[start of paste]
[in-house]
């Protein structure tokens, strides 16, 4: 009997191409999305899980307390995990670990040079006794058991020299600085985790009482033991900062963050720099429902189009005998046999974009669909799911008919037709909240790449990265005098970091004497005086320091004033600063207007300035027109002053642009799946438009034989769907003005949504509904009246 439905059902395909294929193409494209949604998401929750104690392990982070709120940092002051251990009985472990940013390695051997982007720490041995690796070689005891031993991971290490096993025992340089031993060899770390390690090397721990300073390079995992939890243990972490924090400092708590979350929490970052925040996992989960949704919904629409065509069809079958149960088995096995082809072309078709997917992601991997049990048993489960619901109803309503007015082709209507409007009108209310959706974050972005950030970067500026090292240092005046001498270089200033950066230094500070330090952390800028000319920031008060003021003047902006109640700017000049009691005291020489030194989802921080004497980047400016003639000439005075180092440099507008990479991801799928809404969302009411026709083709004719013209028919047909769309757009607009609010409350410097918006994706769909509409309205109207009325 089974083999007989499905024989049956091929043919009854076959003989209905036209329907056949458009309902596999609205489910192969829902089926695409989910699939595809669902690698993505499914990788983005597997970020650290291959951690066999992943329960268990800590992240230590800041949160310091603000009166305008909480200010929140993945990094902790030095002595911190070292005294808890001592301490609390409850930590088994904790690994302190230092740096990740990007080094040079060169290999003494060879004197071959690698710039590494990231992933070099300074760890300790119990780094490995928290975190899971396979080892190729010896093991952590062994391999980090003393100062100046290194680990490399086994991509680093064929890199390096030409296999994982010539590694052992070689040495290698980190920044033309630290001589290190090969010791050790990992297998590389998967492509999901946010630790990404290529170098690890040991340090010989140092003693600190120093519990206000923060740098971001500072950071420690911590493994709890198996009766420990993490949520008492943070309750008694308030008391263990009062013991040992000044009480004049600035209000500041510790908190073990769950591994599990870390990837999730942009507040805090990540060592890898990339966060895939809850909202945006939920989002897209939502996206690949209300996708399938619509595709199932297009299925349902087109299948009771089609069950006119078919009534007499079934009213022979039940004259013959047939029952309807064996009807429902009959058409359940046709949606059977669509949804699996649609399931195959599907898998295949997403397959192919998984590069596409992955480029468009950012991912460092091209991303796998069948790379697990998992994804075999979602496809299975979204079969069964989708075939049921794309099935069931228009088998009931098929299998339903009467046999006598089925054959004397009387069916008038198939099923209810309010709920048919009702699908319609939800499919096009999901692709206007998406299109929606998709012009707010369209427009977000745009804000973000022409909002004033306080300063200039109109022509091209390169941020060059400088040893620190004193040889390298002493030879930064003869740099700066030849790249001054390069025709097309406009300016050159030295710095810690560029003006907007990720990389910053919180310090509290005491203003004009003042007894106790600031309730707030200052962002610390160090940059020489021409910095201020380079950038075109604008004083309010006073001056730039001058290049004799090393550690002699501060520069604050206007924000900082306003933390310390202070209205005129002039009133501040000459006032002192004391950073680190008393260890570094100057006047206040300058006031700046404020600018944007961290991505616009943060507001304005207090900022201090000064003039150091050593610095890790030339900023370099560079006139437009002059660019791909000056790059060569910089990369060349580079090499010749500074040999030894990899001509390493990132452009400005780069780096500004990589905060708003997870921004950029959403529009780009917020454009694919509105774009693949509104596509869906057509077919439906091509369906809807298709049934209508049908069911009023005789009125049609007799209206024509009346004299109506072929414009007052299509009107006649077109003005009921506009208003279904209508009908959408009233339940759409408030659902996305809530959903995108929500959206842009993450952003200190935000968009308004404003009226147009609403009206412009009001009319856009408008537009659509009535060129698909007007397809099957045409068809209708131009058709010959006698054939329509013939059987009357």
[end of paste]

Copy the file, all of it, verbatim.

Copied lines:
[in-house]
């Protein structure tokens, strides 16, 4: 009997191409999305899980307390995990670990040079006794058991020299600085985790009482033991900062963050720099429902189009005998046999974009669909799911008919037709909240790449990265005098970091004497005086320091004033600063207007300035027109002053642009799946438009034989769907003005949504509904009246 439905059902395909294929193409494209949604998401929750104690392990982070709120940092002051251990009985472990940013390695051997982007720490041995690796070689005891031993991971290490096993025992340089031993060899770390390690090397721990300073390079995992939890243990972490924090400092708590979350929490970052925040996992989960949704919904629409065509069809079958149960088995096995082809072309078709997917992601991997049990048993489960619901109803309503007015082709209507409007009108209310959706974050972005950030970067500026090292240092005046001498270089200033950066230094500070330090952390800028000319920031008060003021003047902006109640700017000049009691005291020489030194989802921080004497980047400016003639000439005075180092440099507008990479991801799928809404969302009411026709083709004719013209028919047909769309757009607009609010409350410097918006994706769909509409309205109207009325 089974083999007989499905024989049956091929043919009854076959003989209905036209329907056949458009309902596999609205489910192969829902089926695409989910699939595809669902690698993505499914990788983005597997970020650290291959951690066999992943329960268990800590992240230590800041949160310091603000009166305008909480200010929140993945990094902790030095002595911190070292005294808890001592301490609390409850930590088994904790690994302190230092740096990740990007080094040079060169290999003494060879004197071959690698710039590494990231992933070099300074760890300790119990780094490995928290975190899971396979080892190729010896093991952590062994391999980090003393100062100046290194680990490399086994991509680093064929890199390096030409296999994982010539590694052992070689040495290698980190920044033309630290001589290190090969010791050790990992297998590389998967492509999901946010630790990404290529170098690890040991340090010989140092003693600190120093519990206000923060740098971001500072950071420690911590493994709890198996009766420990993490949520008492943070309750008694308030008391263990009062013991040992000044009480004049600035209000500041510790908190073990769950591994599990870390990837999730942009507040805090990540060592890898990339966060895939809850909202945006939920989002897209939502996206690949209300996708399938619509595709199932297009299925349902087109299948009771089609069950006119078919009534007499079934009213022979039940004259013959047939029952309807064996009807429902009959058409359940046709949606059977669509949804699996649609399931195959599907898998295949997403397959192919998984590069596409992955480029468009950012991912460092091209991303796998069948790379697990998992994804075999979602496809299975979204079969069964989708075939049921794309099935069931228009088998009931098929299998339903009467046999006598089925054959004397009387069916008038198939099923209810309010709920048919009702699908319609939800499919096009999901692709206007998406299109929606998709012009707010369209427009977000745009804000973000022409909002004033306080300063200039109109022509091209390169941020060059400088040893620190004193040889390298002493030879930064003869740099700066030849790249001054390069025709097309406009300016050159030295710095810690560029003006907007990720990389910053919180310090509290005491203003004009003042007894106790600031309730707030200052962002610390160090940059020489021409910095201020380079950038075109604008004083309010006073001056730039001058290049004799090393550690002699501060520069604050206007924000900082306003933390310390202070209205005129002039009133501040000459006032002192004391950073680190008393260890570094100057006047206040300058006031700046404020600018944007961290991505616009943060507001304005207090900022201090000064003039150091050593610095890790030339900023370099560079006139437009002059660019791909000056790059060569910089990369060349580079090499010749500074040999030894990899001509390493990132452009400005780069780096500004990589905060708003997870921004950029959403529009780009917020454009694919509105774009693949509104596509869906057509077919439906091509369906809807298709049934209508049908069911009023005789009125049609007799209206024509009346004299109506072929414009007052299509009107006649077109003005009921506009208003279904209508009908959408009233339940759409408030659902996305809530959903995108929500959206842009993450952003200190935000968009308004404003009226147009609403009206412009009001009319856009408008537009659509009535060129698909007007397809099957045409068809209708131009058709010959006698054939329509013939059987009357």